U.S. hospitals spend more on prescription drugs than their peers in European countries, and the same is true for medical devices, a new study published in Health Affairs suggests. In some cases, hospitals in the U.S. paid six times more for a medical device than their European counterparts.
The study was conducted by two researchers from the London School of Economics and Political Science who looked at what hospitals in the U.S., U.K., France, Italy and Germany paid for various heart implants, such as stents and pacemakers. They used data from 2006 to 2014 from a large hospital panel survey consisting of 30,000 unique price points.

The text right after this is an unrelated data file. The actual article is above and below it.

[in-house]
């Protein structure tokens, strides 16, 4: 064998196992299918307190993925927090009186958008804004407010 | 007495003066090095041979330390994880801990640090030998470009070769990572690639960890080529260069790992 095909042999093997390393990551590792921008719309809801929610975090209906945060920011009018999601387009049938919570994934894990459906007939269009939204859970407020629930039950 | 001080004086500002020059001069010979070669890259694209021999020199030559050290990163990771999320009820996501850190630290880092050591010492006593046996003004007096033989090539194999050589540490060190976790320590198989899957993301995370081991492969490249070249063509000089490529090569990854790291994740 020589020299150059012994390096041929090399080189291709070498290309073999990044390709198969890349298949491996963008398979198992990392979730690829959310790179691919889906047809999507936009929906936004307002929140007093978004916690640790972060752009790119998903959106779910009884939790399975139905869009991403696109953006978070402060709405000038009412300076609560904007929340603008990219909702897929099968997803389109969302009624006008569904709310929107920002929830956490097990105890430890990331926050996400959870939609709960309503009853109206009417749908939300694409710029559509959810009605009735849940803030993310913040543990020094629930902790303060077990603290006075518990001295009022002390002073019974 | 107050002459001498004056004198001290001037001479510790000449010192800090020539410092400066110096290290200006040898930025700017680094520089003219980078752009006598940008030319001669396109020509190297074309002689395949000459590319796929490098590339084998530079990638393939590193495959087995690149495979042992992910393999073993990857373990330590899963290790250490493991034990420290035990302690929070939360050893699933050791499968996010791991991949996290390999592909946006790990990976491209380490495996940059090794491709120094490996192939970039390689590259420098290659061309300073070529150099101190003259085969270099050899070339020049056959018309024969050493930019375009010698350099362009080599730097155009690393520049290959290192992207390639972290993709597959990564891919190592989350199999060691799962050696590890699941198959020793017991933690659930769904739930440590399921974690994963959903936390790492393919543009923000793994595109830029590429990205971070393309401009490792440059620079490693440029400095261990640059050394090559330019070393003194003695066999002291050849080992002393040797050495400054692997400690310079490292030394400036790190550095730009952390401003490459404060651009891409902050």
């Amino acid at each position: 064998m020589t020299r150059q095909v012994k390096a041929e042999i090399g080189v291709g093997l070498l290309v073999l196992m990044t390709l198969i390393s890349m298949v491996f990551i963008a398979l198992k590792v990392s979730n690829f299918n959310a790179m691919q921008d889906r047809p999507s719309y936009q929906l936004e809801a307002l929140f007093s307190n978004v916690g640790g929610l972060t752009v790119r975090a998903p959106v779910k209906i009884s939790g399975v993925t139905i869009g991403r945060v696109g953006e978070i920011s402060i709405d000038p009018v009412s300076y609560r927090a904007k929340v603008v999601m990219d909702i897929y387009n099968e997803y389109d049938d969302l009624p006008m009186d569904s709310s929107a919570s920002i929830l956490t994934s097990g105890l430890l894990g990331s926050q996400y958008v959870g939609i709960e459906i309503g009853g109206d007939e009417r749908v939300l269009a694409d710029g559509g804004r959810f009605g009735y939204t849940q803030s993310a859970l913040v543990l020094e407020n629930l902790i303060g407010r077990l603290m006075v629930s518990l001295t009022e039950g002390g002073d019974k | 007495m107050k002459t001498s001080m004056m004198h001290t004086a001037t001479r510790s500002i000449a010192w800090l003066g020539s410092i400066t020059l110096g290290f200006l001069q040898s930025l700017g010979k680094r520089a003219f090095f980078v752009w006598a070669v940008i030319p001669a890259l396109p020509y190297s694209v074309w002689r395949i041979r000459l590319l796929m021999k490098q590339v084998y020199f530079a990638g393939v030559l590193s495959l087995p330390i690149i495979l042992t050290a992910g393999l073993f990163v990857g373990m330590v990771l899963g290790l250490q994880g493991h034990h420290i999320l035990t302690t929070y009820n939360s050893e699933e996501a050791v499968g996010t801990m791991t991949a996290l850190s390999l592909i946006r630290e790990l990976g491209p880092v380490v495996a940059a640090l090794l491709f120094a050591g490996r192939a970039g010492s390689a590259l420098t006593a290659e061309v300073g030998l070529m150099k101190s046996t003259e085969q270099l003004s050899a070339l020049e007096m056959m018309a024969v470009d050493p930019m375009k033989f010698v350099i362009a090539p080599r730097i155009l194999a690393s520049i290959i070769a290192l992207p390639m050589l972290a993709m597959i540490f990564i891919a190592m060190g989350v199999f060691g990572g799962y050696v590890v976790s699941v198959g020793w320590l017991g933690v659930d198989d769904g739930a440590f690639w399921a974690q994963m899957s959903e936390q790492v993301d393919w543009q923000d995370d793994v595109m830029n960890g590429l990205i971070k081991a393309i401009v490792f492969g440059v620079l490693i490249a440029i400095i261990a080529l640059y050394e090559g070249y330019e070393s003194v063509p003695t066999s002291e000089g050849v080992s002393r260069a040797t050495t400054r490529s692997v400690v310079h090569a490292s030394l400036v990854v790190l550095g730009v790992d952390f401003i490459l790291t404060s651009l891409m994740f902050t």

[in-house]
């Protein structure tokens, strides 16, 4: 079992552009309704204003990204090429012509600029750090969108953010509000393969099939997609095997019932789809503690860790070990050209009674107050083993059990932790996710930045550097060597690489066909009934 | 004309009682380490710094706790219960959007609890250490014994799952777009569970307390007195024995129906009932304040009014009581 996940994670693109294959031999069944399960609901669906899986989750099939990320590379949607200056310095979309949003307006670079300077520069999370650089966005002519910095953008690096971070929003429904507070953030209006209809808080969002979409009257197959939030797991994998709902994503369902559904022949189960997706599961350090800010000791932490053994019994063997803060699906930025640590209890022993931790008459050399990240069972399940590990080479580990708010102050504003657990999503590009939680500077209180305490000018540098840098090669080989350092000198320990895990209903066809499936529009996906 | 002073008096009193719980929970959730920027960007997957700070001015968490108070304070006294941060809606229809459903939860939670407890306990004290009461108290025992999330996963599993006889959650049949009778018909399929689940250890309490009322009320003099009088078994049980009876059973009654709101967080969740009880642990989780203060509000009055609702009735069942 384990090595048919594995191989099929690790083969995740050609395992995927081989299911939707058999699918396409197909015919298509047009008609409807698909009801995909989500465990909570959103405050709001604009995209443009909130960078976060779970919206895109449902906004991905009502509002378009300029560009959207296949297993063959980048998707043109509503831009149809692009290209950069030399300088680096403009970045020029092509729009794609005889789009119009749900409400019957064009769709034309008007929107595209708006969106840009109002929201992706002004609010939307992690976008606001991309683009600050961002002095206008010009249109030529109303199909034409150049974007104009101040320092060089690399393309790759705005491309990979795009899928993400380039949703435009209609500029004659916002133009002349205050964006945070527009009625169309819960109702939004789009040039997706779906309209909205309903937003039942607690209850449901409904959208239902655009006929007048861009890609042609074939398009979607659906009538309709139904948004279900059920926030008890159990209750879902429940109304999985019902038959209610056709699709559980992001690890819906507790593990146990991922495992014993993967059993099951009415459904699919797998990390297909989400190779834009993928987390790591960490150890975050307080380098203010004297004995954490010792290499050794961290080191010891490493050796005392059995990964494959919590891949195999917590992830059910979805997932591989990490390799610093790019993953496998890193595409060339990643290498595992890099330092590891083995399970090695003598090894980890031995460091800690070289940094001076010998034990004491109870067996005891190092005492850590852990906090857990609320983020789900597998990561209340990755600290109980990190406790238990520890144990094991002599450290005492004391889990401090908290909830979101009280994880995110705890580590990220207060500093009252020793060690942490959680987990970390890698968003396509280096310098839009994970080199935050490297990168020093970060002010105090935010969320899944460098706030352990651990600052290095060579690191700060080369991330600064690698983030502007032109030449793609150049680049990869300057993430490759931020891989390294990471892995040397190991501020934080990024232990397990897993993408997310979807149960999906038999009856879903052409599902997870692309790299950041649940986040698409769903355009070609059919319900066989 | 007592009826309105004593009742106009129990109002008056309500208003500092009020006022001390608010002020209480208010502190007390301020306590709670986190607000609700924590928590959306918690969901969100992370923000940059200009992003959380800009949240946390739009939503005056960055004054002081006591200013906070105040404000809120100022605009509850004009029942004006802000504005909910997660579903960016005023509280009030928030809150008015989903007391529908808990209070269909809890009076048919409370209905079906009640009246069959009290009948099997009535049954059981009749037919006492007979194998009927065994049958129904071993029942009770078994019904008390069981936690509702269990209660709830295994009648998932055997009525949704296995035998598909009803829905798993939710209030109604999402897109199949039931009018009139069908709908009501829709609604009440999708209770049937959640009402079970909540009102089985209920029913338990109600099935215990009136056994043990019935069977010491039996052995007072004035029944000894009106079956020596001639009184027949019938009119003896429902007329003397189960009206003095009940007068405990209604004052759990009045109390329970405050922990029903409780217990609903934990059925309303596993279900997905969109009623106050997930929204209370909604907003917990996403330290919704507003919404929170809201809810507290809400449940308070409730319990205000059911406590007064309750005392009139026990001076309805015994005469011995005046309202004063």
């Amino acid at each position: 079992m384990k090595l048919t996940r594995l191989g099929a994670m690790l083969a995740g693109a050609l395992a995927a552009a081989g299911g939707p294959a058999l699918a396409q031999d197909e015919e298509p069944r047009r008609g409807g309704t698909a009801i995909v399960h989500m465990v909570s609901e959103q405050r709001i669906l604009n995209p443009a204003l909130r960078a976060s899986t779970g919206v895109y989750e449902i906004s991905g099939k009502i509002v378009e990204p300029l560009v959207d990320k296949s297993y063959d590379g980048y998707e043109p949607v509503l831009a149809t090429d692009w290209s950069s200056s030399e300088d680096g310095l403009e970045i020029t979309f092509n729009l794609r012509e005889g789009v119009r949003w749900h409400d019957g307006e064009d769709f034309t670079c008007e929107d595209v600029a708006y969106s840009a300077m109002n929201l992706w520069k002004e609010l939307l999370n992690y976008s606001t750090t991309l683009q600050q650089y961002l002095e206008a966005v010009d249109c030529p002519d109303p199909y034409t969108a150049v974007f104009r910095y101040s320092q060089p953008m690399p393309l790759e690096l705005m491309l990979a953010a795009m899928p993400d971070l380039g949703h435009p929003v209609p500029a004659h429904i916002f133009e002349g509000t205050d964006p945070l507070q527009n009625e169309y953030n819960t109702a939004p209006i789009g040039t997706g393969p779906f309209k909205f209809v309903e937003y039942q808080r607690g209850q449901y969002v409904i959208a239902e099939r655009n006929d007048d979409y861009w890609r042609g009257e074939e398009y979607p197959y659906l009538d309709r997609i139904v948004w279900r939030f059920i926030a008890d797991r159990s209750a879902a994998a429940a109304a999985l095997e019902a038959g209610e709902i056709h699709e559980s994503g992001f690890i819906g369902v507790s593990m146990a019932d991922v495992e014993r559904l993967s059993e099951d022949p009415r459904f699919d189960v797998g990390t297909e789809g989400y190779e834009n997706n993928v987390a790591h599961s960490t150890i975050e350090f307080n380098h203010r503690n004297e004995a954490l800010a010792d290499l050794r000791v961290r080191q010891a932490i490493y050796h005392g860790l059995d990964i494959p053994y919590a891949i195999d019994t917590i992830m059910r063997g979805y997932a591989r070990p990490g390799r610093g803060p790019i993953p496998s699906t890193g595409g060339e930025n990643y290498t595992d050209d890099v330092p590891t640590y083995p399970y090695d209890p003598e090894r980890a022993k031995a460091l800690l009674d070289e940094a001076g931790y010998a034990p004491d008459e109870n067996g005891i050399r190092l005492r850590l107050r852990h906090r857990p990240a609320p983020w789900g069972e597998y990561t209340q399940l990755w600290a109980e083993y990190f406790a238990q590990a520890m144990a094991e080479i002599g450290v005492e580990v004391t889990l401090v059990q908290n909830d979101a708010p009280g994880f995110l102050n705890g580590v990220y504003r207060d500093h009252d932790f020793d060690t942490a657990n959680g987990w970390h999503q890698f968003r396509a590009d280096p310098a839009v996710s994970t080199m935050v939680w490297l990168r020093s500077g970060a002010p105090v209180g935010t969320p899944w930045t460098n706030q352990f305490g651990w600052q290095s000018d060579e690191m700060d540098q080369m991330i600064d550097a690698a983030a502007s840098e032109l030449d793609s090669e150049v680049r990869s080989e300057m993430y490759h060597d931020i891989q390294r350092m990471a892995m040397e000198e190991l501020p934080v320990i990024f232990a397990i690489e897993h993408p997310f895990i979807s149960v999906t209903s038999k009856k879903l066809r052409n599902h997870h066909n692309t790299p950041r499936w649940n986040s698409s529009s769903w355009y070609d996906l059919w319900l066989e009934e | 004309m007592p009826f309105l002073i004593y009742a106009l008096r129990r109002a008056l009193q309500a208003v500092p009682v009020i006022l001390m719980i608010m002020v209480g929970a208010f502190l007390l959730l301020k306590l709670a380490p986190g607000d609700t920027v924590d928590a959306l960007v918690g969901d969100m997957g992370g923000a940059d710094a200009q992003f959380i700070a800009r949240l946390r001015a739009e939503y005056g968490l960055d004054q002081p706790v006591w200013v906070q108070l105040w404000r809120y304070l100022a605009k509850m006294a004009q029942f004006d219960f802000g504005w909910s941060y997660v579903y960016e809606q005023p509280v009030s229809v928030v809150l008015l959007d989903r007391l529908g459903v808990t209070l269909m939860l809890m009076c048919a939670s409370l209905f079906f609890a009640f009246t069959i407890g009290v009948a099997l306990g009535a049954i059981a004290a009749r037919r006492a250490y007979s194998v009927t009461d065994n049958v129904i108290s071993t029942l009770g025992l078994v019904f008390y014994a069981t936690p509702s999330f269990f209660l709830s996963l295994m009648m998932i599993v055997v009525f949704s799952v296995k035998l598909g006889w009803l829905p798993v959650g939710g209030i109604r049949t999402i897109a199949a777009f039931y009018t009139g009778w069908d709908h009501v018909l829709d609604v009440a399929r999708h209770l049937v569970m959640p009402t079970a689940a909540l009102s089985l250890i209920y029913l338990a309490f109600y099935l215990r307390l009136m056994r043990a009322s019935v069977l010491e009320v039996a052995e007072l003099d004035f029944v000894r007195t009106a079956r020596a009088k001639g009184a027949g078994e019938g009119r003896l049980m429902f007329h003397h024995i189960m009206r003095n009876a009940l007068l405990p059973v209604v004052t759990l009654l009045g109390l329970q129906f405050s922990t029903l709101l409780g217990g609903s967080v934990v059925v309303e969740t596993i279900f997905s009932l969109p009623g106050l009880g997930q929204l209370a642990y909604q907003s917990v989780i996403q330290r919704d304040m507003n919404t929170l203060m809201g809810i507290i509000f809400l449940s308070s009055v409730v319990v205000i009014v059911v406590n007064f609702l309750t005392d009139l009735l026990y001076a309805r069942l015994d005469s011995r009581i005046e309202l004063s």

The researchers found that depending on the type of stent or pacemaker, U.S. hospitals paid anywhere from two to six times more than the country that paid the lowest prices. The country that often paid the lowest price was Germany.
One example provided was drug-eluting stent prices. The price of the device in the U.S. consistently exceeded the price in Germany by $1,000.
Prices between countries differed for various reasons, including the market power of medical device manufacturers and each country’s tech-based regulations.
The findings suggest “that manufacturers exploit varying levels of willingness to pay and bargaining power between buyers to charge different prices across hospitals and increase profits,” the researchers wrote.